Why don’t we know more about British proslavery?
I have contemplated this question for years. Proslavery argument and rhetoric is a legitimate topic for historical study. We only need to look at the American case to see a fully developed historiography on the subject. When it comes to the absence of understanding of proslavery on the far side of the Atlantic, I don’t think there’s a simple answer, but I have five educated guesses that I’m happy to lay out here.
First, the first historical accounts of British abolition were written by the abolitionists. Thomas Clarkson’s The History, Rise, Progress and Accomplishment of the Abolition of the African Slave Trade by the British Parliament was first published in 1808 and provided a triumphant narrative of British abolitionists overcoming adversity to achieve abolition in 1807. He wrote a history of the abolitionists and portrayed it as though it were a history of abolition. This is a problem. We see the legacy of his work and this emphasis on the abolitionists last into the later decades of the 20th century.
Second, it is far easier to find primary sources created by abolitionists in their quest to end slave trading and slavery in Britain and her colonies than it is to find clear defences of slavery and slave trading. Abolitionists made mobilizing public opinion a goal and were impressive in their ability to reach groups that had not traditionally been involved in the political process, whereas West Indian organizations focussed much of their efforts on legitimising their position and defending the colonies in Parliament. As such, the amount of abolitionist propaganda dwarfs that of the anti-abolitionists.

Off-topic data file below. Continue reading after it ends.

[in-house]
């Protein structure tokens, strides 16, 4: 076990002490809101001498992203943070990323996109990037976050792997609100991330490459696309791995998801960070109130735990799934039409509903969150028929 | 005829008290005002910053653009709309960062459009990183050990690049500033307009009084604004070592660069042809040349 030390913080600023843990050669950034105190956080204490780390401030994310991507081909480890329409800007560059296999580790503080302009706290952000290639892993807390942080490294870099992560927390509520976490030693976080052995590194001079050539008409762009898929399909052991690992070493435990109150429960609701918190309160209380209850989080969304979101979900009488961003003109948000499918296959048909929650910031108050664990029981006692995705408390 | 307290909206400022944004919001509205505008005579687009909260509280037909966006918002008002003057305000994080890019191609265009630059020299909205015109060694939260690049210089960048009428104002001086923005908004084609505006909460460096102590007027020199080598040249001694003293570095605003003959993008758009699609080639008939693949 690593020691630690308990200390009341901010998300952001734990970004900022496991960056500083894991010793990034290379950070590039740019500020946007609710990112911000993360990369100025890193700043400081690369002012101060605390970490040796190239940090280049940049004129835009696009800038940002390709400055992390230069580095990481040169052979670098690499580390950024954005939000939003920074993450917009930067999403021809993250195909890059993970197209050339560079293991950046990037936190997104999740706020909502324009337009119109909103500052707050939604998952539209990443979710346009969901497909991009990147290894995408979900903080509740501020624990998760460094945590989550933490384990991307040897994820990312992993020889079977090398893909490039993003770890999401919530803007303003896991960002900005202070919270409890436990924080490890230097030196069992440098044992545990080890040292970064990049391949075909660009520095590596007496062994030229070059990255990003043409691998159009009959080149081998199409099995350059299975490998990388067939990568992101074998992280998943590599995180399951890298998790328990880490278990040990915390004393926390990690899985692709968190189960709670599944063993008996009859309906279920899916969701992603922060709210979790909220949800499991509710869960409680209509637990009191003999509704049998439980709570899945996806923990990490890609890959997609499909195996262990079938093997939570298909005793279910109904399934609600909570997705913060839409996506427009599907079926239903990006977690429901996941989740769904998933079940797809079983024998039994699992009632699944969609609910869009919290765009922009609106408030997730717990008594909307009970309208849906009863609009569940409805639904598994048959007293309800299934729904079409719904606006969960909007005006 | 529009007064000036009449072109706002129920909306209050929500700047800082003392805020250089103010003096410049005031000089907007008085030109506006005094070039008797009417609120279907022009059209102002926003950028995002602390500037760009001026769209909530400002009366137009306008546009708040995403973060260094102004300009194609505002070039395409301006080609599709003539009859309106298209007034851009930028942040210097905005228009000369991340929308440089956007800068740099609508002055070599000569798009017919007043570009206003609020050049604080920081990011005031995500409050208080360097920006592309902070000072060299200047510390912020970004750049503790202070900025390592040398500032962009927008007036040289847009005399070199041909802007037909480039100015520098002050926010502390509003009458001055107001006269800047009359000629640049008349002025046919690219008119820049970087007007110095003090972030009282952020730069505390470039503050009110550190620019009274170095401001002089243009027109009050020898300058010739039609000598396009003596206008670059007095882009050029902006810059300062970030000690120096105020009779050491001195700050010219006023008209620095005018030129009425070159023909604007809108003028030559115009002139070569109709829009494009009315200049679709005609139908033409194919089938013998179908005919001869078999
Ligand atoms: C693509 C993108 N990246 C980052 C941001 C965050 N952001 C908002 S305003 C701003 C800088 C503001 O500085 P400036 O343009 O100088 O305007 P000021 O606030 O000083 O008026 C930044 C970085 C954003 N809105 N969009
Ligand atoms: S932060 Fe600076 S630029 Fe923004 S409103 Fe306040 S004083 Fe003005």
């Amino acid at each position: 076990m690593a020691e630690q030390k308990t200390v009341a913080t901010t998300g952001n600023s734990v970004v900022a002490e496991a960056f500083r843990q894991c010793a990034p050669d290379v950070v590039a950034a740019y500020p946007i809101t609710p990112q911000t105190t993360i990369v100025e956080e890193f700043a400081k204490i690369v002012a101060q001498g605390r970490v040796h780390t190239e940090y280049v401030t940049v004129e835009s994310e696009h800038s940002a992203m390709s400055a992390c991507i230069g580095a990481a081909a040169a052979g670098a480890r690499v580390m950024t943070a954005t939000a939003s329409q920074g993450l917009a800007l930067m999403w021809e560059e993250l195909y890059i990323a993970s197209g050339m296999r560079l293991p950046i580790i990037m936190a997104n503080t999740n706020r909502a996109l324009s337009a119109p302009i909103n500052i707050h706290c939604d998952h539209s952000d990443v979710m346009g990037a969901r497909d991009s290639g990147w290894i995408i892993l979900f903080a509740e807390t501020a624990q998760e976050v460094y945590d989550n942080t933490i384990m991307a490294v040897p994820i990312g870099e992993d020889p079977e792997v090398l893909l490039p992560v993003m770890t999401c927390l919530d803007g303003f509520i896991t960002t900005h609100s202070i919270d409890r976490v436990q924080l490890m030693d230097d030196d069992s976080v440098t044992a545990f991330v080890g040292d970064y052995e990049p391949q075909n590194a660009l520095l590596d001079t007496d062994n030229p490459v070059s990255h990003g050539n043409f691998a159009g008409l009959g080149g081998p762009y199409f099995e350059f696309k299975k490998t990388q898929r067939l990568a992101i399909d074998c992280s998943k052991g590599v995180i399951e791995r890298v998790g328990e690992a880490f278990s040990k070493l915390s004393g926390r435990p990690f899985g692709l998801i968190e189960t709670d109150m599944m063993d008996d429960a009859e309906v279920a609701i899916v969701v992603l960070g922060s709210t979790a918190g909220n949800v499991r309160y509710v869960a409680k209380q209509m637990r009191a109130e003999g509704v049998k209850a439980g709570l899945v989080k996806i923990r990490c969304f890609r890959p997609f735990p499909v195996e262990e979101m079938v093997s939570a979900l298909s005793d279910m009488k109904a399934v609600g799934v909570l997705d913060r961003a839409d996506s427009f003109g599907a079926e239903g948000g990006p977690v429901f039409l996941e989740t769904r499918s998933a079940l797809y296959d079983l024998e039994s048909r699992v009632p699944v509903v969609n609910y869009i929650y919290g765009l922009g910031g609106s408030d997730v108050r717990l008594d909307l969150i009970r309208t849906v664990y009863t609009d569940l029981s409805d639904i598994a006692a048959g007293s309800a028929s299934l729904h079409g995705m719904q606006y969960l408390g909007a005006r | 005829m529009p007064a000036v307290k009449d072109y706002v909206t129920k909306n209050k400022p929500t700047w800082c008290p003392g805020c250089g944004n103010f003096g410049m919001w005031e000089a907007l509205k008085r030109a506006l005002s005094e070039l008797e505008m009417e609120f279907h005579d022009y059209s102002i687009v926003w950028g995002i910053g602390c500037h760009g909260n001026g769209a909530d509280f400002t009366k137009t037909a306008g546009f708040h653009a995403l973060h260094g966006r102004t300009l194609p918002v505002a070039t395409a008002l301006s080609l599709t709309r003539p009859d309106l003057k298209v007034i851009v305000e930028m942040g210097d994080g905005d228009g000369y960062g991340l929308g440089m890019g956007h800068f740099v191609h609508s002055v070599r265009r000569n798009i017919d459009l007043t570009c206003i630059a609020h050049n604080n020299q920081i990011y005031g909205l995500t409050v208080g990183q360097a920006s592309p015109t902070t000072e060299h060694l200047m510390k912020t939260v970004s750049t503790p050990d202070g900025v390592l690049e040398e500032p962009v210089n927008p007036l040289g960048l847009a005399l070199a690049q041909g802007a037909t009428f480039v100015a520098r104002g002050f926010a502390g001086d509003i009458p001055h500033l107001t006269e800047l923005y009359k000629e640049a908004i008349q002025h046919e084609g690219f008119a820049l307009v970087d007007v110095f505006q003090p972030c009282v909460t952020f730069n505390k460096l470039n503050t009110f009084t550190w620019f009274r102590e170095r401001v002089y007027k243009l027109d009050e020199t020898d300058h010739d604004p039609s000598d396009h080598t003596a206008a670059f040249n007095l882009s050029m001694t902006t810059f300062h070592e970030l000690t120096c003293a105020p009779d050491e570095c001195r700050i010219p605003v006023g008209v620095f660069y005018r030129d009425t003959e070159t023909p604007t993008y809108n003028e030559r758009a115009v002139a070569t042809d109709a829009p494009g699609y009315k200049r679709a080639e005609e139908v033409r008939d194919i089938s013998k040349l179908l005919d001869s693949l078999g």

Third, Britain abolished slavery in her Caribbean colonies in 1833, whereas it continued in parts of America for another 3 decades. From a historian’s perspective, that means an additional 30 years’ worth of sources to draw upon, a wider range of sources, and more modern, reliable sources. For example, a historian of American slavery could draw upon first-hand accounts, personal records, and interviews created in the first few decades of the twentieth century. American slavery was also far more visible to the American people, whereas by the late 1700s British courts had acted to end slavery at home, confining it to the colonies.
Fourth, for a variety of reasons American slave owners had far more political power and influence by the early 1800s than their British counterparts in the Caribbean and back in Britain. It’s not that the British West Indian interest couldn’t pull together a solid defence or that they were doomed (which is what you might think if you read some of the earlier studies on them). They won debates, defeated bills for abolition and emancipation, and earned several significant concessions in the final debates on emancipation, particularly compensation and continued labour via the apprenticeship scheme. But evidence also shows that their fortunes were waning and their positions in Parliament were increasingly under threat from the growing franchise and outpouring of public abolitionist sentiment.
I mentioned above that I have five main theories as to why we don’t know much about British proslavery. I know I’ve only listed four so far, but this post is getting far too long for my liking and my last point is worthy of its own discussion, so stay tuned for Part Two.
Want to know more? Check out my new book, Proslavery Britain: Fighting for Slavery in an Era of Abolition, coming soon from Palgrave Macmillan.
Anstey, Roger. The Atlantic Slave Trade and British Abolition 1760–1810. London: Macmillan Press Ltd., 1975.
Draper, Nicholas. The Price of Emancipation: Slave-ownership, Compensation and British Society at the End of Slavery. Cambridge: Cambridge University Press, 2010.
Ryden, David Beck. West Indian Slavery and British Abolition, 1783–1807. Cambridge: Cambridge University Press, 2009.